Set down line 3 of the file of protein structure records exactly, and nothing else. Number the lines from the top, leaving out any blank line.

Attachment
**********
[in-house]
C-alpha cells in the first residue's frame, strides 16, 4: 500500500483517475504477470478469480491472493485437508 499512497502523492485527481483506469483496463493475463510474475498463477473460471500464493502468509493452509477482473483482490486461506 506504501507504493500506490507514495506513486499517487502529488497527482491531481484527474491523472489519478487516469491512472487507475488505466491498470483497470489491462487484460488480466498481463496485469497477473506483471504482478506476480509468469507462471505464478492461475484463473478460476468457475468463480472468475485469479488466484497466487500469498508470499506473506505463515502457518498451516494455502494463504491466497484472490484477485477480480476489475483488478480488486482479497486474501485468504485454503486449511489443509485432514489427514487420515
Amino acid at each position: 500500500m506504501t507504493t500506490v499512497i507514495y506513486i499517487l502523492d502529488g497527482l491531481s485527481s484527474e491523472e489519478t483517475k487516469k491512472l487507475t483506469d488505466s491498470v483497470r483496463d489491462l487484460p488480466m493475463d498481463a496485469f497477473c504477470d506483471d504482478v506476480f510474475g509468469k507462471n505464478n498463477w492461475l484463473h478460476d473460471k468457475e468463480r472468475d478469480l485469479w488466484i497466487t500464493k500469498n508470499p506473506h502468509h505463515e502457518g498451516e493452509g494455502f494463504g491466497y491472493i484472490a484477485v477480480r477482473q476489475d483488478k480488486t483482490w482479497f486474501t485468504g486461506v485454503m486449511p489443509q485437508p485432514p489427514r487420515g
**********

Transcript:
Amino acid at each position: 500500500m506504501t507504493t500506490v499512497i507514495y506513486i499517487l502523492d502529488g497527482l491531481s485527481s484527474e491523472e489519478t483517475k487516469k491512472l487507475t483506469d488505466s491498470v483497470r483496463d489491462l487484460p488480466m493475463d498481463a496485469f497477473c504477470d506483471d504482478v506476480f510474475g509468469k507462471n505464478n498463477w492461475l484463473h478460476d473460471k468457475e468463480r472468475d478469480l485469479w488466484i497466487t500464493k500469498n508470499p506473506h502468509h505463515e502457518g498451516e493452509g494455502f494463504g491466497y491472493i484472490a484477485v477480480r477482473q476489475d483488478k480488486t483482490w482479497f486474501t485468504g486461506v485454503m486449511p489443509q485437508p485432514p489427514r487420515g